Nutrition is among the hottest current health topics. In addition to being a moderator of chronic disease and a social determinant of health, nutrition spurs curiosity among health professionals and patients alike. In my experience, many physicians value nutrition, but too often it goes unaddressed in lieu of factors thought to be more immediate concerns.
Today, the top causes of mortality in the United States are preventable, chronic conditions. Yet, the vast majority of physicians report having little to no nutrition training in medical school or residency, and report low confidence in their ability to discuss nutrition with patients.1,2 Meanwhile, patients often consider their primary care physicians trustworthy sources for nutrition information.3 Fortunately, some medical schools such as Dell Medical School incorporate nutrition education when possible. By partnering with the UT Austin Nutrition Department, first year medical students have the option of taking a nutrition course elective: Nutrition in the Clinic I: What Patients Want to Know – Basic Nutrition for Health. However, after surviving a jam-packed first two years of medical school, it is hard to imagine exactly where nutrition education and counseling could consistently and meaningfully fit into the curriculum for all medical students.
Given the little focus on nutrition in medical school, I consider myself fortunate to have studied nutrition as an undergraduate. Being able to talk to patients about their food choices has refined my skills in evaluating evidence and proceeding clinical recommendations and has allowed me to understand how diet orders given in a hospital impact a patient. For example, as a nutrition student, I followed various special diets for course assignments, such as a diet designed to manage chronic kidney disease, recording my intake for three days. This diet was stricter than I imagined, even as an able bodied person with the means to buy the specific foods allowed on this diet. During this experience, I remember opting out of dinner with friends or having to make special requests; I remember how difficult it was, even knowing that it was only for a short time. Those experiences have truly colored my conversations with every patient. Ultimately my background and experiences as a nutrition student, has allowed me to gain insight into patients’ questions and concerns when I deliver a life-altering diagnosis and has become a vital asset throughout my training to become a physician.
Across various medical specialties, nutrition plays an integral role. Unexpectedly, I fell in love with surgery during medical school and plan to pursue it as my career path. While not traditionally obvious, nutrition impacts proper patient care before, during, and after surgery. For example, emerging research supports perioperative nutrition interventions to mediate the body’s metabolic response to surgery improves surgical outcomes in patients.4 This becomes even more important in oncologic patients and others who are at high risk of frailty and malnourishment. As I consider the next steps in my training, I am excited to blend my nutrition background with the educational and clinical challenges still to come, with the hope of providing the highest quality of care that I possibly can. Ultimately, I believe that great care should not end with a diagnosis; it should include the doctors’ understanding of how that diagnosis will change their patients’ lives forever.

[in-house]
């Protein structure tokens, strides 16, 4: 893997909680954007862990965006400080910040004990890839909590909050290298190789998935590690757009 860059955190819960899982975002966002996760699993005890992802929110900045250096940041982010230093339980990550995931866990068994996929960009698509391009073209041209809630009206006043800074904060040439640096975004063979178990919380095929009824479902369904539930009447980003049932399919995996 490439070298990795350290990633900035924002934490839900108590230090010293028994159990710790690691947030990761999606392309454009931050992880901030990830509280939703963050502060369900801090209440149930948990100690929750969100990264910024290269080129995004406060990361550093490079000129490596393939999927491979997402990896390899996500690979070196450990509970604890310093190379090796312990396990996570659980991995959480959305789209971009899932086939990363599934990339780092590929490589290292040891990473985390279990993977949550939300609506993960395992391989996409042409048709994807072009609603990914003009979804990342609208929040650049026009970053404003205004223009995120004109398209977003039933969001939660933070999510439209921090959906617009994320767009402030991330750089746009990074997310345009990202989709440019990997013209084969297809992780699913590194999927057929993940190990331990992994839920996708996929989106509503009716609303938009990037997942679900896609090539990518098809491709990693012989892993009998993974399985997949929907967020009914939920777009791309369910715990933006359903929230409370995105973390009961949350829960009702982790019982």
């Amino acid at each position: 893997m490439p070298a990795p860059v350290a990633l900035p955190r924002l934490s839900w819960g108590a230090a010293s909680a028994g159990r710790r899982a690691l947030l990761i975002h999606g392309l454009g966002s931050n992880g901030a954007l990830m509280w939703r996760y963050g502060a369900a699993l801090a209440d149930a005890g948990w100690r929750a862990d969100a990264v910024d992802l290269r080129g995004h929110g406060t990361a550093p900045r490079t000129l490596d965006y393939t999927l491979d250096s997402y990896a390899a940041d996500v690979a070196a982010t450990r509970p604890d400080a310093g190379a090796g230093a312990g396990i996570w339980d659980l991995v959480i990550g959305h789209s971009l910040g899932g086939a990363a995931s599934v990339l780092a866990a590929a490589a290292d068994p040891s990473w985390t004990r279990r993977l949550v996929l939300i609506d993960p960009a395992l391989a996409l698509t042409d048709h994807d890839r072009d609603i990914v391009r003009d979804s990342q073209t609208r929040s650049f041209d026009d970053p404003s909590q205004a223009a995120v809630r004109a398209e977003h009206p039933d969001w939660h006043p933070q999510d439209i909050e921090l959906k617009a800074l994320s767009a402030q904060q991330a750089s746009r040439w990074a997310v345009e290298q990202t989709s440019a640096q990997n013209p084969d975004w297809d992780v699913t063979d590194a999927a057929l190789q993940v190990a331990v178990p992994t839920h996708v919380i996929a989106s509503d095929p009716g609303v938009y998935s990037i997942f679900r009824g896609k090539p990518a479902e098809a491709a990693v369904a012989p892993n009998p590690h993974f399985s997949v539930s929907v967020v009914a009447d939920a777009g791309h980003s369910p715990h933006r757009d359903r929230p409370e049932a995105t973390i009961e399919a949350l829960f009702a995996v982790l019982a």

Jessica Wenzel is a third-year medical student at the Dell Medical School. She earned a B.S. in Nutrition from UT Austin in 2013, followed by a dietetic internship through Morrison-Chartwells. She then worked at Meals on Wheels Central Texas for two years as a Nutrition Services Coordinator before returning to school. In her free time, she enjoys hiking, camping, hanging out with her dogs, and watching Texas football.
- Vetter ML, Herring SJ, Sood M, Shah NR, Kalet AL. What do resident physicians know about nutrition? An evaluation of attitudes, self-perceived proficiency and knowledge. J Am Coll Nutr. 2008;27(2):287-298. http://www.ncbi.nlm.nih.gov/pubmed/18689561. Accessed October 24, 2018.
- Devries S, Agatston A, Aggarwal M, et al. A Deficiency of Nutrition Education and Practice in Cardiology. Am J Med. 2017;130(11):1298-1305. doi:10.1016/j.amjmed.2017.04.043.
- Ball L, Desbrow B, Leveriit M. An exploration of individuals’ preferences for nutrition care from Australian primary care health profressionals. Aus J Prim Health. 2014;20:113-20. doi: 10.1071/PY12127
- Gillis C, Carli F. Promoting Perioperative Metabolic and Nutritional Care. Anesthiology. 2015;123(6):1455-1472. Doi:10.1097/aln.0000000000000795